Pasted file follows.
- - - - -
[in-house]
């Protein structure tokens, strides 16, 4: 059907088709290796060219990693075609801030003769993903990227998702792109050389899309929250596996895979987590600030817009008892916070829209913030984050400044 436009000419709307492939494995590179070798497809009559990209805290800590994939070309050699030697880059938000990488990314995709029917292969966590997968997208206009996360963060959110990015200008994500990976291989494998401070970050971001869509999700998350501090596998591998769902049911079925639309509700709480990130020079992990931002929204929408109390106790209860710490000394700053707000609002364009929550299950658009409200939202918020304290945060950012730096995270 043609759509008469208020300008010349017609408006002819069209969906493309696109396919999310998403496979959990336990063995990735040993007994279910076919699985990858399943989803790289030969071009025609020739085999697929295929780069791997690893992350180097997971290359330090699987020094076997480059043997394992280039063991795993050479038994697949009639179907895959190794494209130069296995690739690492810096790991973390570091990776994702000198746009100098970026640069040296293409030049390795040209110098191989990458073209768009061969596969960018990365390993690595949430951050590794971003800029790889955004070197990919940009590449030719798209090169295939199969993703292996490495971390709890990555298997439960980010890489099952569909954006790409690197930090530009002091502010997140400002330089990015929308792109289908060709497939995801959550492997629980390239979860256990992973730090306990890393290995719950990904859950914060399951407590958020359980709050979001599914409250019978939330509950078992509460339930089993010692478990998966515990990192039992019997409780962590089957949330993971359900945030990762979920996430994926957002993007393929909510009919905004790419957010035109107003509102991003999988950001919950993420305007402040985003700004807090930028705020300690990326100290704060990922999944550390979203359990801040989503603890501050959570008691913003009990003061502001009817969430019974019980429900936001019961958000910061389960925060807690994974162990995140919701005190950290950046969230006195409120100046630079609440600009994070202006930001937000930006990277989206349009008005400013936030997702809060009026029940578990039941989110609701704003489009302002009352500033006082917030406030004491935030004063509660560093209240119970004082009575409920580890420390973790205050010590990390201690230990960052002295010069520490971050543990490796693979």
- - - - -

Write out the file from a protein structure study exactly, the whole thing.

[in-house]
């Protein structure tokens, strides 16, 4: 059907088709290796060219990693075609801030003769993903990227998702792109050389899309929250596996895979987590600030817009008892916070829209913030984050400044 436009000419709307492939494995590179070798497809009559990209805290800590994939070309050699030697880059938000990488990314995709029917292969966590997968997208206009996360963060959110990015200008994500990976291989494998401070970050971001869509999700998350501090596998591998769902049911079925639309509700709480990130020079992990931002929204929408109390106790209860710490000394700053707000609002364009929550299950658009409200939202918020304290945060950012730096995270 043609759509008469208020300008010349017609408006002819069209969906493309696109396919999310998403496979959990336990063995990735040993007994279910076919699985990858399943989803790289030969071009025609020739085999697929295929780069791997690893992350180097997971290359330090699987020094076997480059043997394992280039063991795993050479038994697949009639179907895959190794494209130069296995690739690492810096790991973390570091990776994702000198746009100098970026640069040296293409030049390795040209110098191989990458073209768009061969596969960018990365390993690595949430951050590794971003800029790889955004070197990919940009590449030719798209090169295939199969993703292996490495971390709890990555298997439960980010890489099952569909954006790409690197930090530009002091502010997140400002330089990015929308792109289908060709497939995801959550492997629980390239979860256990992973730090306990890393290995719950990904859950914060399951407590958020359980709050979001599914409250019978939330509950078992509460339930089993010692478990998966515990990192039992019997409780962590089957949330993971359900945030990762979920996430994926957002993007393929909510009919905004790419957010035109107003509102991003999988950001919950993420305007402040985003700004807090930028705020300690990326100290704060990922999944550390979203359990801040989503603890501050959570008691913003009990003061502001009817969430019974019980429900936001019961958000910061389960925060807690994974162990995140919701005190950290950046969230006195409120100046630079609440600009994070202006930001937000930006990277989206349009008005400013936030997702809060009026029940578990039941989110609701704003489009302002009352500033006082917030406030004491935030004063509660560093209240119970004082009575409920580890420390973790205050010590990390201690230990960052002295010069520490971050543990490796693979």